Credit Card Management Tips for Healthy Credit

family with credit card

Credit cards make it possible to buy things and pay for them over time. Used responsibly, they are a great financial tool. It can also be easy to go into debt if credit cards are not used responsibly. The Credit Card Accountability, Responsibility and Disclosure (CARD) Act requires card issuers to clearly disclose rates and other information that makes it easier for consumers to monitor what they owe. But regulations can’t prevent people from making poor debt management decisions. Here are some tips for responsible credit card use:

Actively monitor your account

Open and review your credit card statements promptly. Look for unauthorized use, of course, but also look for announcements from the card issuer. You must be given 45 days’ notice of a change in your card’s terms, such as an interest rate increase. If you choose to “opt out” of the change, you no longer will be able to add new charges to your card, and will want time to get a replacement while you pay off the old balance.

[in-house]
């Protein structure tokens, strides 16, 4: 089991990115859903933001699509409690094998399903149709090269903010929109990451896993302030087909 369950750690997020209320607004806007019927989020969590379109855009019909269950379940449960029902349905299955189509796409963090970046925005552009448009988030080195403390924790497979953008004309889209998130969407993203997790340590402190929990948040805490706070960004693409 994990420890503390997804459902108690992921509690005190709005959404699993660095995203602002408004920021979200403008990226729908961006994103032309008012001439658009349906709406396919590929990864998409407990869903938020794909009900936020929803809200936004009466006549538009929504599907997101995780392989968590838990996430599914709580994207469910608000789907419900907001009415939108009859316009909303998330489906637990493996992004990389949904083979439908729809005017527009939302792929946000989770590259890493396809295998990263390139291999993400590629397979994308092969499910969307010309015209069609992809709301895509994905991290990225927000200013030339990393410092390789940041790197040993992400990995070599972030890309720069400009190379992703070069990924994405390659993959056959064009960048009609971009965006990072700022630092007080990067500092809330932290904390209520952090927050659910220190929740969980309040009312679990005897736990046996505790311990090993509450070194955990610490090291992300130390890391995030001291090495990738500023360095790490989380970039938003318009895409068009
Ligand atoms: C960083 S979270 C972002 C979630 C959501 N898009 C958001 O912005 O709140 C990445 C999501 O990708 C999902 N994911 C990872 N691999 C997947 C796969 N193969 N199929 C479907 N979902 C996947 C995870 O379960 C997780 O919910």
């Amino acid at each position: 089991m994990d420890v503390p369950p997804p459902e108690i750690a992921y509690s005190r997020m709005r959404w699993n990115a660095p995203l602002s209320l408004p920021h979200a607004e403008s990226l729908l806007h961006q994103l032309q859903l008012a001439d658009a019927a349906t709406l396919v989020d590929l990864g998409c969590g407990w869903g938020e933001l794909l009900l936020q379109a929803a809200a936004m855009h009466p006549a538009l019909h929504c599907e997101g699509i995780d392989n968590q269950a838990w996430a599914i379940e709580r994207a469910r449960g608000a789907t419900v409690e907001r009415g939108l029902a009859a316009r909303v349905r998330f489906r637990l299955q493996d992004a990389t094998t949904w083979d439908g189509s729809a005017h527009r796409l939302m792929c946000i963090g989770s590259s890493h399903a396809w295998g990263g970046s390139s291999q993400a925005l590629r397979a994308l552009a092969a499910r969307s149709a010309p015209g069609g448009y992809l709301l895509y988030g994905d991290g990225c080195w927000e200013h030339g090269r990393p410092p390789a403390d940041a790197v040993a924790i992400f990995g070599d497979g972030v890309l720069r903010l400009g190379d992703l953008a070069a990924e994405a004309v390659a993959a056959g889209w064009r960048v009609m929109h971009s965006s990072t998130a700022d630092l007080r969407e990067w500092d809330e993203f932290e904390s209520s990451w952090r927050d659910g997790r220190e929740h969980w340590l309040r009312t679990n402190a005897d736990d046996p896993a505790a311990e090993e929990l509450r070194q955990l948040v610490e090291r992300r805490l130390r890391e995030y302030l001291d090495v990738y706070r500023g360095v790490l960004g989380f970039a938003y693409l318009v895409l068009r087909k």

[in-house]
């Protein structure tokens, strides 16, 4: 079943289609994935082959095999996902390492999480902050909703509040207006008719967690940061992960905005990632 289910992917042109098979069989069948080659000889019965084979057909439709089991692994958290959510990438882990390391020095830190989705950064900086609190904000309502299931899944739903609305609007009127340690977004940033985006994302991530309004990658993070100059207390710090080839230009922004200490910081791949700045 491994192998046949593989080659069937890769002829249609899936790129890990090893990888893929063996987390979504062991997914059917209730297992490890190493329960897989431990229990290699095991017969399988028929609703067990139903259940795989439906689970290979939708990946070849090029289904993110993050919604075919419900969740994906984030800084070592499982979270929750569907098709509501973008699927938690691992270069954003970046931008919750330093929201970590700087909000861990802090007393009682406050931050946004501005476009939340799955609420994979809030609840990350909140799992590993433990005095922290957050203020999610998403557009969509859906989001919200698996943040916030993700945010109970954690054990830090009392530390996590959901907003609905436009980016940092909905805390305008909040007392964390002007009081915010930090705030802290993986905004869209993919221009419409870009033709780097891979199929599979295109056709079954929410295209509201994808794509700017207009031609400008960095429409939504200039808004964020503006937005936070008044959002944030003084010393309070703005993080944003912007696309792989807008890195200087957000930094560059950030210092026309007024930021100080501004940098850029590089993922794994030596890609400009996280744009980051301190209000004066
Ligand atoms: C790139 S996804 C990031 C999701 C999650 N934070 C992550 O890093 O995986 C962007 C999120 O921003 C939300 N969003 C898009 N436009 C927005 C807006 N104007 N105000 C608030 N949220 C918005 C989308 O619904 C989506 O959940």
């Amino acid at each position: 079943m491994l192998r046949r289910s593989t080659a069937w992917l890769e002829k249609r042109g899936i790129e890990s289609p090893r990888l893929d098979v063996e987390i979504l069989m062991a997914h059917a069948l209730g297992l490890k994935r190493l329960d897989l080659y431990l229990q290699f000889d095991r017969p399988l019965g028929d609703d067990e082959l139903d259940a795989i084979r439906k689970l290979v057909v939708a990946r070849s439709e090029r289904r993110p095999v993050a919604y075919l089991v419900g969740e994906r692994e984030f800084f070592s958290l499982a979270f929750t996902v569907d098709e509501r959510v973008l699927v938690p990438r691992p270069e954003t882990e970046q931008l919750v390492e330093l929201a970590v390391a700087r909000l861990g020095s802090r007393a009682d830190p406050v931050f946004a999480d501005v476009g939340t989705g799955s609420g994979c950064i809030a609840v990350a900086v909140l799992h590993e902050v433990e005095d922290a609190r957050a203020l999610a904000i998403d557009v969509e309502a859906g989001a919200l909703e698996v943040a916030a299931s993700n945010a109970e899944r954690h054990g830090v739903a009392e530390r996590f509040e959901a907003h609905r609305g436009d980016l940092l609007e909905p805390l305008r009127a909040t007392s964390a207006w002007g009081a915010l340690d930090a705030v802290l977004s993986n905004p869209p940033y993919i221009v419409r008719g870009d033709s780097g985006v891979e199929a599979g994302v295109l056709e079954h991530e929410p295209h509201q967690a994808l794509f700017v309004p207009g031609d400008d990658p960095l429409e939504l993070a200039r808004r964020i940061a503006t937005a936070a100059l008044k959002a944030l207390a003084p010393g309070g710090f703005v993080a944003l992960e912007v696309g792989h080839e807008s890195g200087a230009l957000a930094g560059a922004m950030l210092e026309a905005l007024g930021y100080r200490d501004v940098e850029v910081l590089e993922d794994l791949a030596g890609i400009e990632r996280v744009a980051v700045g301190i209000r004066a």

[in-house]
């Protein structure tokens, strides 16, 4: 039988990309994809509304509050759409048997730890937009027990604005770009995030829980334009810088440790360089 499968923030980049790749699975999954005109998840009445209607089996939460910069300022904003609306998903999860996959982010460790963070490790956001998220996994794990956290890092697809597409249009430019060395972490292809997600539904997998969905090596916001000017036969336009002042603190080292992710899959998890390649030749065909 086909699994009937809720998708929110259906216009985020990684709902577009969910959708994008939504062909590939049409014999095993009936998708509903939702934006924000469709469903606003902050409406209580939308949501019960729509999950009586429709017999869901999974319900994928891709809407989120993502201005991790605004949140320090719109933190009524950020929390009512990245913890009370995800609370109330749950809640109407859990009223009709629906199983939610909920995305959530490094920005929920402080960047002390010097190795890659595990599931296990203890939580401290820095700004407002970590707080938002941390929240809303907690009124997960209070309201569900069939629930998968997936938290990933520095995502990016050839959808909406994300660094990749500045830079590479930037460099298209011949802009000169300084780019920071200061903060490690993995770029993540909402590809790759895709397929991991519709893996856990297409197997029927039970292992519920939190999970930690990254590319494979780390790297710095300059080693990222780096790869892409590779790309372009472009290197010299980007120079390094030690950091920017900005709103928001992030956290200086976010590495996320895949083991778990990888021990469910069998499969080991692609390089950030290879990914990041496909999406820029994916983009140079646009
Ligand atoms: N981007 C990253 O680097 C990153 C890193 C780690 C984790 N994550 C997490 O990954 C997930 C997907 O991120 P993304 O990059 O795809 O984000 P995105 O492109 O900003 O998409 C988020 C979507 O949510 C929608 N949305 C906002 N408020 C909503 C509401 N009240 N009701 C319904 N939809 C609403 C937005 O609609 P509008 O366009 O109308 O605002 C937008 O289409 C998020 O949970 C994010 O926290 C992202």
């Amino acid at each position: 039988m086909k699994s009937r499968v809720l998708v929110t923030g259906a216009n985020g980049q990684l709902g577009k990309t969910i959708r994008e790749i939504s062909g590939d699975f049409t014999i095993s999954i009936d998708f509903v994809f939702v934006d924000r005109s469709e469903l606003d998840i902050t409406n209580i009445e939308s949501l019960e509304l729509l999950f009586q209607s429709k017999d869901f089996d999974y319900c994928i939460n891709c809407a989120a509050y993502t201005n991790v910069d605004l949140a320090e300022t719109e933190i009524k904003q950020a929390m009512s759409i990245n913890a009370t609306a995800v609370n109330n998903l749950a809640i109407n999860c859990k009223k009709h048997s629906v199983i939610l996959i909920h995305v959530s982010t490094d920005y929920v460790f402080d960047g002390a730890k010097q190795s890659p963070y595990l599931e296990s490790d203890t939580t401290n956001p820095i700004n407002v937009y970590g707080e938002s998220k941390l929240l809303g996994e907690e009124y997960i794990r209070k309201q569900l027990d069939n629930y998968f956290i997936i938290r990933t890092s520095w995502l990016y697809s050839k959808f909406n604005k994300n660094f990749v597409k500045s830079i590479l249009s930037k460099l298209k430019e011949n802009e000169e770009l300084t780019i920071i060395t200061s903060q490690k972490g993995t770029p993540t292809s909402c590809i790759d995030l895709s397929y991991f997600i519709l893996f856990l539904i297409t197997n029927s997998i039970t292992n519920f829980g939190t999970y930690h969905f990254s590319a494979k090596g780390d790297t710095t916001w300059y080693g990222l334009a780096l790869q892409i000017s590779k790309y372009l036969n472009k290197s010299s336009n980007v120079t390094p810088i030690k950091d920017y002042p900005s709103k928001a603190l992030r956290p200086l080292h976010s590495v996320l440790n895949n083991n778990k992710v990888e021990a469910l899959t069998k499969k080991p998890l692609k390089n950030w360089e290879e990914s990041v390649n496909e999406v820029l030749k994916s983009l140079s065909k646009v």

Keep your credit score healthy

Your credit is a lot like your health. To keep it in good condition, you want to take care of it, minimize risk, watch for warning signs, and make responsible decisions. Your credit score is a number between 300 and 850 and is a measure of your trustworthiness as a borrower. The higher your score, the easier it is to get a loan and, more favorable interest rates. The most important ways to maintain and improve your credit score is by paying all your bills on time and not taking on excessive debt.

Watch your card balance-to-limit ratio

It’s ok to occasionally “max out” your credit card for important purchases, as long as you can pay it off in a few months. Over the long term, try to keep your total credit card debt to a reasonable 10% to 20% of your total credit limit. If the ratio gets much above 20%, and you can handle the payments, ask for a higher limit on your current card or get another one. Don’t add new cards too often, though, and don’t close several unneeded accounts in a short period—either move can lower your credit score!

Understand the overlimit option

The CARD Act allows you to choose what you want your card issuer to do when you try to go over your card’s credit limit. If you “opt in,” you can go over the limit for a fee. If you “opt out,” your attempt to go over the limit will be declined.

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